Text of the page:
For Game 6 of the 2016 NLCS, L.A. has to rely on Clayton Kershaw yet again. Of course it has to be fucking Kershaw. It’s almost too perfect not to be him. And then a potential Game 7 would be Rich Hill. I probably don’t need to remind you that the Cubs have scored 8 runs or more in all three of their wins. And they’ve scored ZERO in their two losses. And I probably don’t need to remind you of who was pitching in both of those zero-run games. Right now, FiveThirtyEight is giving the Cubs a 54% chance of winning the game. They’re at 81% to win the NLCS. And they’re at 51% to win the World Series. So, as they pointed out, the curse is more likely to end than to continue. I have to assume these are not the same flailing bats that got blanked in Games 2 and 3. And I’m hoping for more of the ‘5.84 ERA in the NLDS’ Kershaw and less of the ‘0.00 ERA in the NLCS’ Kershaw. I’m not ready for his postseason reputation to be repaired. And I’m also hoping for the ‘1.32 ERA at home’ Kyle Hendricks and ‘103-mph lights out ‘Aroldis Chapman. And right now I don’t even want to consider the alternatives. 1984 and 2003 still hover out there. But, really, this team just feels different.

 

Saturday, October 22. The Cubs beat the Dodgers 5-0. They win the series 4-2.

It’s still surreal. When Addison Russell cleanly fielded Yasiel Puig’s grounder in the 9th, tossed the ball to Javier Baez for the force out at second and then Baez fired to Anthony Rizzo at first to complete the double play, the Cubs won their first pennant since 1945. And Wrigleyville looked like pandemonium.

 

Really, it couldn’t have gone any better. It was like a bizarro alternate reality version of the 2003 game. A world in which Alex Gonzalez fields Miguel Cabrera’s grounder cleanly, tosses to Mark Grudzielanek at second, who fires to Eric Karros at first. The Cubs get out of that 8th inning leading 3-1. Joe Borowski gets the save and the Cubs go on to play the Yankees (or the long suffering Red Sox, if you want to go there) in the World Series. And nobody ever finds out the name of the doofus fan who tried to catch Luis Castillo’s foul ball.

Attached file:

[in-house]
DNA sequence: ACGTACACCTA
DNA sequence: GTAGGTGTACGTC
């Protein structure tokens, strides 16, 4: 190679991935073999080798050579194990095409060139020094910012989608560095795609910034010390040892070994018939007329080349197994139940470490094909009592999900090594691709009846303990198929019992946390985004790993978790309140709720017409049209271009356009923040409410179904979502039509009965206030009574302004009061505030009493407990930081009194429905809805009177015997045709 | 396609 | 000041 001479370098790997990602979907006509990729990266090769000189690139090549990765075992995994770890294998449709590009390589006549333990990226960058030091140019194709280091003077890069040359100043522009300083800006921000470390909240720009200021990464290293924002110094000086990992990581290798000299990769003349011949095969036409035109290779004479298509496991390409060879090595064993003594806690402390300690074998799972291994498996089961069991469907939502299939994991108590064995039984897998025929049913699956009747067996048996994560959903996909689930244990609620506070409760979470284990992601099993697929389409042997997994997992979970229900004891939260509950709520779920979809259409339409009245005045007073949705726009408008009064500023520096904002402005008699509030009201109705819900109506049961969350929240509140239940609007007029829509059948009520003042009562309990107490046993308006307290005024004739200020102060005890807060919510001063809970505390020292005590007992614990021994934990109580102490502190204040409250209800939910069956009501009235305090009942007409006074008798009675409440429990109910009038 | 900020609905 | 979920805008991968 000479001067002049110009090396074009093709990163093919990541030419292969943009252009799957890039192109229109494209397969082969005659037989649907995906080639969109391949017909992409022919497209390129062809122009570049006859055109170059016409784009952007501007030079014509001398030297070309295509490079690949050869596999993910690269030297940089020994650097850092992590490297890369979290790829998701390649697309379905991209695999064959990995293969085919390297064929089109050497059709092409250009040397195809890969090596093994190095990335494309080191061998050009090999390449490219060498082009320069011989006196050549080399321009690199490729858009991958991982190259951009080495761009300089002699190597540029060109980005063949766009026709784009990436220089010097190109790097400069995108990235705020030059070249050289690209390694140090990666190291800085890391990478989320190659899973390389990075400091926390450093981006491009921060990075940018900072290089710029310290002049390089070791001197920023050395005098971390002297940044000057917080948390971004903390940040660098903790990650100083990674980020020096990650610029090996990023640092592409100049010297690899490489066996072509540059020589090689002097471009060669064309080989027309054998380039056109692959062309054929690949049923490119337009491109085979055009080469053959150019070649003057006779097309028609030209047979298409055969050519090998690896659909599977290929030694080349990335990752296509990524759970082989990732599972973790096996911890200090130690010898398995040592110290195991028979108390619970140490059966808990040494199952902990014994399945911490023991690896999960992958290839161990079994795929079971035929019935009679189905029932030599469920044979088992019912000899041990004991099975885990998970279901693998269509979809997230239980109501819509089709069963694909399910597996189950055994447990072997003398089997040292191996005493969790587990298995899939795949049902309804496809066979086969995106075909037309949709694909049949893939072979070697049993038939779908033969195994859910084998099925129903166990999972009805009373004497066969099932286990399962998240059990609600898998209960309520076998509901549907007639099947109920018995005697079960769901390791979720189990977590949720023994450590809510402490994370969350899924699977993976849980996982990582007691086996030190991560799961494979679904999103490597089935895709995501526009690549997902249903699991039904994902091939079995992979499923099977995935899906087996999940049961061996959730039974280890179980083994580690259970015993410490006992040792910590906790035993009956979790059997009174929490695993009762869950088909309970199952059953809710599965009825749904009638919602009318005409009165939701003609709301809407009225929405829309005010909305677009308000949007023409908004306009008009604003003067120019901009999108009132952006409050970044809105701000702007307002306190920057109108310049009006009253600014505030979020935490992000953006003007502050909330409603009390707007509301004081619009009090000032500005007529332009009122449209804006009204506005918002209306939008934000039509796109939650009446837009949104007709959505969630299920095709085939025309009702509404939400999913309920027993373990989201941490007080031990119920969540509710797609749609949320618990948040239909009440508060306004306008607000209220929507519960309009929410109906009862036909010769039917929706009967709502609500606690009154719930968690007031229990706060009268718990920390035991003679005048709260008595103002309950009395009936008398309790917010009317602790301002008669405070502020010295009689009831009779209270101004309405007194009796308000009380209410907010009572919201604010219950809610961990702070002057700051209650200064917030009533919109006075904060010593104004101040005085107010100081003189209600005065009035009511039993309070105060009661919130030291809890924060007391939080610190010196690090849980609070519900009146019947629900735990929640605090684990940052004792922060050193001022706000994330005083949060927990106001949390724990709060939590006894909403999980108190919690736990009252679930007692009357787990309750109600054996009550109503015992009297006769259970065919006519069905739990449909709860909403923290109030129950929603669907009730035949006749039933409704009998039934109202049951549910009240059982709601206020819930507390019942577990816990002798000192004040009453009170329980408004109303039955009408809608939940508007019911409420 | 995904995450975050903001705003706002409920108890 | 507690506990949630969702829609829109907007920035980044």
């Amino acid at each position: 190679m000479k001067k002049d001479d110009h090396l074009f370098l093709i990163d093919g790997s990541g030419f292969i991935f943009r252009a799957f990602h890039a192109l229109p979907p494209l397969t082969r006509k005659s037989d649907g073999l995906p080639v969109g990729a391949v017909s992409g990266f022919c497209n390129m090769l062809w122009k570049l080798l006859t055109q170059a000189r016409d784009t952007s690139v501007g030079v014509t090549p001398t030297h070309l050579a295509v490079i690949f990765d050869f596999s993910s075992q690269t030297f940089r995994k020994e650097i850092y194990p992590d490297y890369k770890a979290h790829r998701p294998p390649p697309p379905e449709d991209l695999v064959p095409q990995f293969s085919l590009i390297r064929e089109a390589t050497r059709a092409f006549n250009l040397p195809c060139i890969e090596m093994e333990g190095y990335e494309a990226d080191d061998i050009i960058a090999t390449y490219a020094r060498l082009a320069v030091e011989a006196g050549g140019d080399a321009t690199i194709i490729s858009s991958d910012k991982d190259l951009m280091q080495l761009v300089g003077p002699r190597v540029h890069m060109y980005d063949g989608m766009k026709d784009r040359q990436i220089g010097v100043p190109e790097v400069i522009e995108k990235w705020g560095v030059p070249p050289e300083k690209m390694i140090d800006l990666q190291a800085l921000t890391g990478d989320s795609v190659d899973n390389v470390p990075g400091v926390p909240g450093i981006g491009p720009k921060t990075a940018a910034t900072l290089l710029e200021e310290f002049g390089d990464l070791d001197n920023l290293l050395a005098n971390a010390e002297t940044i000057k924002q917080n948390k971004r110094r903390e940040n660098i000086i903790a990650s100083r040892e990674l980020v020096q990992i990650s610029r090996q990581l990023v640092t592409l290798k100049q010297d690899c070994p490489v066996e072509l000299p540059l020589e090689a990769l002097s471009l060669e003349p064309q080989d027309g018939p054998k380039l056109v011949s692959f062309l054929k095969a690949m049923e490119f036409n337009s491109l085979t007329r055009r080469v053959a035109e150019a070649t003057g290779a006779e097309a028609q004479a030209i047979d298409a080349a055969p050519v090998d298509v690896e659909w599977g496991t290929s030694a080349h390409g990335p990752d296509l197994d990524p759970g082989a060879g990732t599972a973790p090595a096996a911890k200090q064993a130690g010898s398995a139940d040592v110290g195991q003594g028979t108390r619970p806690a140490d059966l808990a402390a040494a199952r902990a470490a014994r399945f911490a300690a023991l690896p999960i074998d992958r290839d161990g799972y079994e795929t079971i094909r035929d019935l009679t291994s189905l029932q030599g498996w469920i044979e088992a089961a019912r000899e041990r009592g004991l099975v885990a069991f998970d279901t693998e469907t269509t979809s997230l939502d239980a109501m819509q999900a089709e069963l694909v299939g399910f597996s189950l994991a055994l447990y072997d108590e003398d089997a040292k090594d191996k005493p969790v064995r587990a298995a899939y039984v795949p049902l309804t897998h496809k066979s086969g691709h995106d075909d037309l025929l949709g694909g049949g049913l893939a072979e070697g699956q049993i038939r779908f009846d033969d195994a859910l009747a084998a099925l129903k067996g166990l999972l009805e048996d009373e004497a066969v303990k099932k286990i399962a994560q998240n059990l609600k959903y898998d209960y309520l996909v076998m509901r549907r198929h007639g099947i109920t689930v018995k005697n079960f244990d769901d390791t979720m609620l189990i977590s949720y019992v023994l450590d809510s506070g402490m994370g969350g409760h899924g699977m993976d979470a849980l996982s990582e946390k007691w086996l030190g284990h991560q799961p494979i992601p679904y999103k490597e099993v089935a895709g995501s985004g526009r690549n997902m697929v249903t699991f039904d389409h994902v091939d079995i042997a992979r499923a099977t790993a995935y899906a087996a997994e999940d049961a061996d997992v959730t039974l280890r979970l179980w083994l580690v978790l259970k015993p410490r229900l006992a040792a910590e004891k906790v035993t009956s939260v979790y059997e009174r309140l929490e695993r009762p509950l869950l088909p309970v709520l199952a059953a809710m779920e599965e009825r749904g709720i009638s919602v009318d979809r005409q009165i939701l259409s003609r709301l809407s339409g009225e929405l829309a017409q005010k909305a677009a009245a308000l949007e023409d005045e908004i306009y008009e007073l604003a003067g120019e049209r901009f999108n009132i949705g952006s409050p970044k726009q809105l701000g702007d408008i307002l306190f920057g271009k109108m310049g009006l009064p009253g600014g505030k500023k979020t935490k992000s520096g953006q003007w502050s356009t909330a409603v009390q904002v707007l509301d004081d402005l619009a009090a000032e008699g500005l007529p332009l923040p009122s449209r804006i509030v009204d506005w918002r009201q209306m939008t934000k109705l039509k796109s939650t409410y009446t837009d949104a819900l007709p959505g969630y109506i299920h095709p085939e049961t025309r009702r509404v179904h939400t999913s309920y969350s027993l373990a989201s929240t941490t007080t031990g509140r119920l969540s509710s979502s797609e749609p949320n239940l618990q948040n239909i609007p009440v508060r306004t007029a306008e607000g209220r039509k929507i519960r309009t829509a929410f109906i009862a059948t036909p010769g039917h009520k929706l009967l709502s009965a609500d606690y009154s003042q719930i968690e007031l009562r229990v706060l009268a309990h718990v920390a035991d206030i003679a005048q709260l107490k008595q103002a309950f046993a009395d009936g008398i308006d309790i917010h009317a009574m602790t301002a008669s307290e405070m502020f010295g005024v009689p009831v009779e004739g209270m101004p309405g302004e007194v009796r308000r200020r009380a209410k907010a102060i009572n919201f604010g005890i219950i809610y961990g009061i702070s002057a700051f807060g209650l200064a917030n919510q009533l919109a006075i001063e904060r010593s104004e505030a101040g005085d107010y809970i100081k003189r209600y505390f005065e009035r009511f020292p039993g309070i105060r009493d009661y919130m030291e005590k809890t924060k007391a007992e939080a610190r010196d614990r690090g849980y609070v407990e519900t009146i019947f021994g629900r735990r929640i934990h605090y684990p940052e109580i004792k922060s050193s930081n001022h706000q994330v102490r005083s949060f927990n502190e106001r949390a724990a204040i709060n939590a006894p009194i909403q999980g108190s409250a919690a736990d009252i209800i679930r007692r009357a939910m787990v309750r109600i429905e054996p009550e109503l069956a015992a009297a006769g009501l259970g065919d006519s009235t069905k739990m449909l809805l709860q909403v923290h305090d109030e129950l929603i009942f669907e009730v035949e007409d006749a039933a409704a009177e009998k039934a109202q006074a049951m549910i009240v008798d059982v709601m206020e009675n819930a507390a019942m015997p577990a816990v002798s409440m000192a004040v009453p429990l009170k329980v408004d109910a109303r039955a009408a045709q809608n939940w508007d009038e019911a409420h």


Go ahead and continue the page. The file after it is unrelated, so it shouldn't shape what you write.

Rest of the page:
Celebrate good times.

 

I hate to bring up all of the failings of the past, but Saturday’s game was the first step in wiping the slate clean for a franchise and a fan base who probably always wondered what winning a game like that would actually look like in real life. To not win the World Series since 1948 is one thing. To not even be there since 1945 is another, entirely. But Billy Sianis died on October 22nd, 1970. And exactly 46 years later, his curse is on life support.

 

Kyle Hendricks pitched a phenomenal game. He gave up a leadoff single to Andrew Toles. But then Baez tagged him out on a double play the very next pitch. And after Baez committed a (thankfully) harmless error in the 2nd, Hendricks sat down 17 Dodger batters in a row. He and Aroldis Chapman faced the 9-inning minimum of 27 batters, the first time that had been accomplished in a postseason since Don Larsen’s perfect game in 1956.

 

Clayton Kershaw was not as good. The scoring started for the Cubs in the 1st, when Dexter Fowler doubled to lead off the game and then Kris Bryant singled him home. Ben Zobrist’s sac fly would make it 2-0. In the second, Russell opened with a double and was then knocked in by Fowler. And Wilson Contreras’ leadoff home run in the 4th made it 4-0 Cubs, which was a great relief for me, since that 3-0 score had doomed the Cubs too many times in the past. Anthony Rizzo homered in the 5th to make it 5-0 and then Bad Postseason Kershaw was lifted, ending the Cubs’ onslaught.